Analyzing Enzyme Conformational Dynamics, Substrate Binding, and Catalysis

There are four research areas in the Department of Pharmaceutical Chemistry. Analyzing enzyme conformational dynamics, substrate binding, and catalysis is a research challenge within chemical biology and medicinal chemistry.

The challenge

Proteins routinely assume multiple shapes over time. The approximately 15 types of cytochrome P450 (CYP) enzymes in the human liver that metabolize most drugs are an important and extreme example of this shapeshifting, or conformational, dynamics.

The same versatility that allows them to bind and catalyze such a vast variety of compounds—reflected at the molecular level in their extra conformational flexibility and dynamics—makes it especially difficult to predict which substrates a given CYP isoform will act on and to what extent.

Since these CYPs oxidize xenobiotics to make them more water-soluble for excretion, thus activating or deactivating drugs and sometimes increasing toxicity, such information is vital in efficiently developing safe and effective drugs.

Examples of our research and methods include

Using unnatural amino acids to track molecular motion

Working with a model CYP from a bacterium, department researchers experimentally determined structures of the enzyme, both free and bound to a model ligand, using x-ray crystallography. They found dramatic conformational changes in the enzyme, as in human CYPs.

To determine how such molecular motion contributes to enzyme function, they expressed the bacterial CYP enzyme with unnatural amino acids at key locations to provide enhanced tracking of conformational dynamics via nuclear magnetic resonance (NMR) spectroscopy. Thus they were able to track molecular motions during binding events taking place over mere millionths of seconds.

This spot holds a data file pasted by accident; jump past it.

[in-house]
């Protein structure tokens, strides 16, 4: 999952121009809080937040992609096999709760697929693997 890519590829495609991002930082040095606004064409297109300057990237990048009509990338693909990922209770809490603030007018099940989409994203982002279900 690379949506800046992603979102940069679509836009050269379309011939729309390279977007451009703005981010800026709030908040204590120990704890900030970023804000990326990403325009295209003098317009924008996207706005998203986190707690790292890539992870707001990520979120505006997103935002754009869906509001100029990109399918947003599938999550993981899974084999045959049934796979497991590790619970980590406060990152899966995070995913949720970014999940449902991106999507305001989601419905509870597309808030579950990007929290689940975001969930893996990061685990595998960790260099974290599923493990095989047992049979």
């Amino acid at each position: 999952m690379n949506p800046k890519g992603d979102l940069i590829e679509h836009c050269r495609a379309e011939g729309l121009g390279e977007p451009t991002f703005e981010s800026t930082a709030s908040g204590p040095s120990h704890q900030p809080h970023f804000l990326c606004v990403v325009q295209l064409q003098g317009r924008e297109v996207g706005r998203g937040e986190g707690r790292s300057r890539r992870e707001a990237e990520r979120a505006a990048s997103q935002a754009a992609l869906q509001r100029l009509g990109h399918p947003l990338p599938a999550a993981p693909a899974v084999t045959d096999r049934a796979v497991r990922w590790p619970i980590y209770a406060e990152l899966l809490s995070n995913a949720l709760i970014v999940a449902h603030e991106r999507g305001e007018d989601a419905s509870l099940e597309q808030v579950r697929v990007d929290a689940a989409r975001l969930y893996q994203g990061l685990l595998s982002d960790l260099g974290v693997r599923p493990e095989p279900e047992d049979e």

Early findings suggest that instead of just adapting the shape of its active site to a given ligand (induced fit), the CYP enzyme normally cycles through various conformations and is shifted toward a form that cooperatively favors (or inhibits) catalysis via binding events at its allosteric sites.

Predicting specificity of human CYP isoforms

human cytochrome P450 2C9 enzyme binding warfarin

A human cytochrome P450 2C9 enzyme binding the blood-thinning drug warfarin. Sticks at center represent atoms of enzyme’s heme cofactor—gray carbon, blue nitrogen, red oxygen, orange iron—binding warfarin (at right)—gray carbons, red oxygen. Molecular image made with UCSF Chimera developed by UCSF Resource for Biocomputing, Visualization, and Informatics.

These research methods will be applied to human cytochrome P450 enzymes, which are more challenging to analyze because they are larger molecules and are membrane-bound in cellular organelles.

The ultimate goal is to combine these findings with computer models to construct protocols for predicting each CYP isoform’s affinity for specific substrates. One of the test models is CYP2C9, which metabolizes about 100 drugs, from warfarin (a commonly used blood thinner) to ibuprofen.